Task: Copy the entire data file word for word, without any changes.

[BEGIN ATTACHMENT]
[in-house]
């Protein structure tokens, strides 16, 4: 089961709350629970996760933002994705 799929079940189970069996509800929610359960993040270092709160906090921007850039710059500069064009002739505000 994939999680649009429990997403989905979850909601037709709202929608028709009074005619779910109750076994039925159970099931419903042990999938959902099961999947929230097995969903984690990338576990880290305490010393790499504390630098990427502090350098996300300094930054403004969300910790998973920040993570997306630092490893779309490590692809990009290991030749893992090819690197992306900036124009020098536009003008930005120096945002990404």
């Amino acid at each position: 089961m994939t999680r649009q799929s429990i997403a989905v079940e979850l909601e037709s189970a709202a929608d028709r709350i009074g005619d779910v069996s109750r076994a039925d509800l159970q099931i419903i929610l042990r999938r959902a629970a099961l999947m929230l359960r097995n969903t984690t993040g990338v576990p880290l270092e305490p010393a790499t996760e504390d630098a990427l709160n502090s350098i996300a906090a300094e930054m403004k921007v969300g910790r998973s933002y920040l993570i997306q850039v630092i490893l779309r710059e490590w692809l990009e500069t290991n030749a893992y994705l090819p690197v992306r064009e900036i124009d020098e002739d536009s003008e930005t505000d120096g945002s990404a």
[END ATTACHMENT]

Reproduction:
[in-house]
């Protein structure tokens, strides 16, 4: 089961709350629970996760933002994705 799929079940189970069996509800929610359960993040270092709160906090921007850039710059500069064009002739505000 994939999680649009429990997403989905979850909601037709709202929608028709009074005619779910109750076994039925159970099931419903042990999938959902099961999947929230097995969903984690990338576990880290305490010393790499504390630098990427502090350098996300300094930054403004969300910790998973920040993570997306630092490893779309490590692809990009290991030749893992090819690197992306900036124009020098536009003008930005120096945002990404």
């Amino acid at each position: 089961m994939t999680r649009q799929s429990i997403a989905v079940e979850l909601e037709s189970a709202a929608d028709r709350i009074g005619d779910v069996s109750r076994a039925d509800l159970q099931i419903i929610l042990r999938r959902a629970a099961l999947m929230l359960r097995n969903t984690t993040g990338v576990p880290l270092e305490p010393a790499t996760e504390d630098a990427l709160n502090s350098i996300a906090a300094e930054m403004k921007v969300g910790r998973s933002y920040l993570i997306q850039v630092i490893l779309r710059e490590w692809l990009e500069t290991n030749a893992y994705l090819p690197v992306r064009e900036i124009d020098e002739d536009s003008e930005t505000d120096g945002s990404a």